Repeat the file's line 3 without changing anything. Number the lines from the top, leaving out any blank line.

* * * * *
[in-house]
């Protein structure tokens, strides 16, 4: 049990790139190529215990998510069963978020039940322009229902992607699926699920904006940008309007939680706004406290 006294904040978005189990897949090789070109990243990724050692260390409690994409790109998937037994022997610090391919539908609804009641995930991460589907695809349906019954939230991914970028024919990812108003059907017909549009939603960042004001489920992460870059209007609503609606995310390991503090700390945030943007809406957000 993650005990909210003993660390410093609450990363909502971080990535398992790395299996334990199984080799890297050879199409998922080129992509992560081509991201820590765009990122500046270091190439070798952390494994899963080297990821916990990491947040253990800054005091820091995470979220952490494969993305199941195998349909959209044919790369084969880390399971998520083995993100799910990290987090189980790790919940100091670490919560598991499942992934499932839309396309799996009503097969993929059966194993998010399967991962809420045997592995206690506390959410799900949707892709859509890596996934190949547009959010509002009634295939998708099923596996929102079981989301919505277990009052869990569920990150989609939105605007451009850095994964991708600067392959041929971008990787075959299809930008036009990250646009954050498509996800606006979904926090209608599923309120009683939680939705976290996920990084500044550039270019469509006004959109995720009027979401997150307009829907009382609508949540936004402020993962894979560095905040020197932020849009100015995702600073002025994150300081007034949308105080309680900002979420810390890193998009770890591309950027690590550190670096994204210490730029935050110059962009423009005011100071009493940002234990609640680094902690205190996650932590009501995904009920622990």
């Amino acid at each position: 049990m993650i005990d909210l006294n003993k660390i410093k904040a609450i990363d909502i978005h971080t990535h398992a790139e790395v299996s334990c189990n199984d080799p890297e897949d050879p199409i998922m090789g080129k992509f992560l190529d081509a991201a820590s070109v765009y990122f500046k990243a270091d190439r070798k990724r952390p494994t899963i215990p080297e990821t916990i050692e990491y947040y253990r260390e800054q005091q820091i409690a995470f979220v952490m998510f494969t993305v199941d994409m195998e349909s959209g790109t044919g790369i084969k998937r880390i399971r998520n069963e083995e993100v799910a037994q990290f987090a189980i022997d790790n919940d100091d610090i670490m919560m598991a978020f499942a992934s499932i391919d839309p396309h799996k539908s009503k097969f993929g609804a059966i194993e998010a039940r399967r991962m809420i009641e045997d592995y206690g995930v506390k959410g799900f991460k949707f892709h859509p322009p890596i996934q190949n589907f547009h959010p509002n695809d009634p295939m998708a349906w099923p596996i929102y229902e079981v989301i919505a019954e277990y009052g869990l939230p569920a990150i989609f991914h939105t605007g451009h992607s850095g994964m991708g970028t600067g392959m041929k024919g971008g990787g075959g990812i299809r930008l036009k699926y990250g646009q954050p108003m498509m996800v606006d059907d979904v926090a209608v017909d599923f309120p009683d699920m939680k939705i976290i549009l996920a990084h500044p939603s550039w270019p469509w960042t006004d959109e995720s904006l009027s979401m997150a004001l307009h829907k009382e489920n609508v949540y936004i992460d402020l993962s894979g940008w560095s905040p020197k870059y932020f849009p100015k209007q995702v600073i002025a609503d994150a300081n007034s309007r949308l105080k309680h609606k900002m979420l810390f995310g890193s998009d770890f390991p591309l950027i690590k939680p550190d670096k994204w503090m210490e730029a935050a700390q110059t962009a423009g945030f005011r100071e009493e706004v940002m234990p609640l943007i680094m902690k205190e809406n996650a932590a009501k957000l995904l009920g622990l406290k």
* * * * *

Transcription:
């Amino acid at each position: 049990m993650i005990d909210l006294n003993k660390i410093k904040a609450i990363d909502i978005h971080t990535h398992a790139e790395v299996s334990c189990n199984d080799p890297e897949d050879p199409i998922m090789g080129k992509f992560l190529d081509a991201a820590s070109v765009y990122f500046k990243a270091d190439r070798k990724r952390p494994t899963i215990p080297e990821t916990i050692e990491y947040y253990r260390e800054q005091q820091i409690a995470f979220v952490m998510f494969t993305v199941d994409m195998e349909s959209g790109t044919g790369i084969k998937r880390i399971r998520n069963e083995e993100v799910a037994q990290f987090a189980i022997d790790n919940d100091d610090i670490m919560m598991a978020f499942a992934s499932i391919d839309p396309h799996k539908s009503k097969f993929g609804a059966i194993e998010a039940r399967r991962m809420i009641e045997d592995y206690g995930v506390k959410g799900f991460k949707f892709h859509p322009p890596i996934q190949n589907f547009h959010p509002n695809d009634p295939m998708a349906w099923p596996i929102y229902e079981v989301i919505a019954e277990y009052g869990l939230p569920a990150i989609f991914h939105t605007g451009h992607s850095g994964m991708g970028t600067g392959m041929k024919g971008g990787g075959g990812i299809r930008l036009k699926y990250g646009q954050p108003m498509m996800v606006d059907d979904v926090a209608v017909d599923f309120p009683d699920m939680k939705i976290i549009l996920a990084h500044p939603s550039w270019p469509w960042t006004d959109e995720s904006l009027s979401m997150a004001l307009h829907k009382e489920n609508v949540y936004i992460d402020l993962s894979g940008w560095s905040p020197k870059y932020f849009p100015k209007q995702v600073i002025a609503d994150a300081n007034s309007r949308l105080k309680h609606k900002m979420l810390f995310g890193s998009d770890f390991p591309l950027i690590k939680p550190d670096k994204w503090m210490e730029a935050a700390q110059t962009a423009g945030f005011r100071e009493e706004v940002m234990p609640l943007i680094m902690k205190e809406n996650a932590a009501k957000l995904l009920g622990l406290k």